philmodjunk

                  The script should be able to hide the window. Your entry control file can even use a script that uses Open File [hidden] to open these "opener" files during start up.

                  • 6. Re: Finger Print Reader, Storing Password, Encryption
                    RestaurantCharlie

                    I haven't put the open file in the start up.

                    However I'm not sure there will be a difference.

                    When I trigger either the open file [hidden] or the perform script [on main file], a window opens up, starts running the main file start up script, and then either stays there (open file) or performs the script I'm triggering. But that window stays open.

                    Is there a way to have the opener be a kiosk solution and have the main run as kiosk when it is being opened in kiosk mode?

                    the reason is, I would like to be able to control the kiosk solution as a by user/computer and not just by admin-nonadmin.

                    • 7. Re: Finger Print Reader, Storing Password, Encryption
                      philmodjunk

                      I was thinking in terms of using Open Hidden with the opener files, not the main file as you need it to open when the access control process completes. It would need to be visible then wouldn't it? Otherwise, I'm missing something here.

                      Kiosk Mode is an option set on the file as I understand it. You'd need two different files to have one that opens in Kiosk and one the opens normally. If you use a data separation model, this might be fairly easy to do. A data separation model would separate your main file into two files--a data file with all the tables and an interface file with all the layouts and scripts. You could have two interface files--one kiosk and one not Kiosk that both link to the same data file. The kiosk file can be an exact duplicate of the "normal" file so you can easily generate new copies of it each time you update the "normal" file.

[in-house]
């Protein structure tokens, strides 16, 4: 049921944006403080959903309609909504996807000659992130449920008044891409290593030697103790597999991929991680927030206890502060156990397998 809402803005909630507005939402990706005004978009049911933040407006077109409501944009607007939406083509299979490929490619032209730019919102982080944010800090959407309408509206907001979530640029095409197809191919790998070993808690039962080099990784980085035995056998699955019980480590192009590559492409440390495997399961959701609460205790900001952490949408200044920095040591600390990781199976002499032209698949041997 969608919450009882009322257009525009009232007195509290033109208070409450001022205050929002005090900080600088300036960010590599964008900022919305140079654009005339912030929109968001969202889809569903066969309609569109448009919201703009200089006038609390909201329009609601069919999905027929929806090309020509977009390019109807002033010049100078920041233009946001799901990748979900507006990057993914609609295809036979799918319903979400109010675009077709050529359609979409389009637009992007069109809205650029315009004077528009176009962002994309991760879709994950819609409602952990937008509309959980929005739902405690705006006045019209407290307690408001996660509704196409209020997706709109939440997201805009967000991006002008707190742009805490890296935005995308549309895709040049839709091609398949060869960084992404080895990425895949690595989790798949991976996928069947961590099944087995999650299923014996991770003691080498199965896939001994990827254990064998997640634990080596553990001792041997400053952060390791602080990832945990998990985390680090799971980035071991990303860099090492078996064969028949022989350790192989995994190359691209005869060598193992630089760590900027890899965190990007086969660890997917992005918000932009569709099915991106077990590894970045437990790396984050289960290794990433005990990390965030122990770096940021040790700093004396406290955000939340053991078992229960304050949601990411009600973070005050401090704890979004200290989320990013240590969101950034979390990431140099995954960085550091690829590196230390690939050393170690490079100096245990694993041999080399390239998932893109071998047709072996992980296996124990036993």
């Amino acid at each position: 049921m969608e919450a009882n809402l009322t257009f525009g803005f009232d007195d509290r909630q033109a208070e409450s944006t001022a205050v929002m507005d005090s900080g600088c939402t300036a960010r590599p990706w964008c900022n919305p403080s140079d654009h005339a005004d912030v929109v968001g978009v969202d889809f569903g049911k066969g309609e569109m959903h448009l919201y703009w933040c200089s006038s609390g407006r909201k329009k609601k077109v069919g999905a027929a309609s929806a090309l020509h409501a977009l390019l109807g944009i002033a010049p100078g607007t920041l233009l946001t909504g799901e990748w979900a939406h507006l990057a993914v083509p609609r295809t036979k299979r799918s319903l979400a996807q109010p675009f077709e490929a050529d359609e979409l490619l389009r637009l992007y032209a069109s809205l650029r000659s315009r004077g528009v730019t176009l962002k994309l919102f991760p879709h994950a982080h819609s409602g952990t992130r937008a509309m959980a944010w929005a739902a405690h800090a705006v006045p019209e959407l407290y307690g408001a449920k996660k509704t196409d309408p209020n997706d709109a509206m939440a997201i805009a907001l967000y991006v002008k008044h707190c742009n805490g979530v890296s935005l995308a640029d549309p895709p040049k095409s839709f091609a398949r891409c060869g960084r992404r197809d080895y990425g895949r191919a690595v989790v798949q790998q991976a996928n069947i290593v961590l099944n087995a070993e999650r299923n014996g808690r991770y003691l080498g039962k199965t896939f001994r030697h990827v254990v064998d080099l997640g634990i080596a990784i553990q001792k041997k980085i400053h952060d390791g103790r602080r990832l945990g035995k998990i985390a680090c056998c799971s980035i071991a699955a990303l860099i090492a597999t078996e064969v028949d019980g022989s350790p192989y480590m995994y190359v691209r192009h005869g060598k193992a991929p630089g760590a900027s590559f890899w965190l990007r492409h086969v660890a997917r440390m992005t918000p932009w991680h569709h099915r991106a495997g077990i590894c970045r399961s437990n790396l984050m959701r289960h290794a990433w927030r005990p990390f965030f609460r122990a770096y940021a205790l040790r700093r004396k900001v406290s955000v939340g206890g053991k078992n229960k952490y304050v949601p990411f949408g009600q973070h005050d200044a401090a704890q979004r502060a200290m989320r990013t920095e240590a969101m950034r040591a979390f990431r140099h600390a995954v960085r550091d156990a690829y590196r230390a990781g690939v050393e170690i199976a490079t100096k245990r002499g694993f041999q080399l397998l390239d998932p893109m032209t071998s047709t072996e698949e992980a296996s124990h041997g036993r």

• 8. Re: Finger Print Reader, Storing Password, Encryption
                        RestaurantCharlie

                        You really got me thinking outside the box I've been in for the last couple of months. You have some really solid ideas.

                        After going over your last response, I came up with a possible highest efficency solution. I would really like your opinion.

                        A little background:

                            My solution, when finalized, will cover pretty much every aspect of a multi-unit business. From Sales, to inventory, to administration, cash flow and materials resource planning, with a lot of complex dynamic reports.

                            It is used at multiple locations, many of which are in areas where high speed internet isn't really high speed. As of now there are two files, one which is my main file (on FMS11), to which all users connect and another file that holds attachment files (jpgs, .doc, etc) so the size of my main file doesn't explode.



                        What I think might help things out a great deal:

                            Use the data separation model. Have the main files with data in them on the server and build a separate file to implement on as a client on end user's computers. This client file, hosted on each users computer, would have all layouts and scripts built in, so there is no unnecessary information being transmitted over the internet, just hard data. As suggested by you, every time an update for the client version is finalized, there could be two subversions of it: one to run normally and one to run in kiosk mode.

                            Taking this a step further, I've recently had some experience with SQL and it seems many times faster than filemaker to produce complex reports that summarize a great deal of data. So I'm thinking of having the database be MYSQL and just build the client with Filemaker.



                        What do you think?

                        thanks again!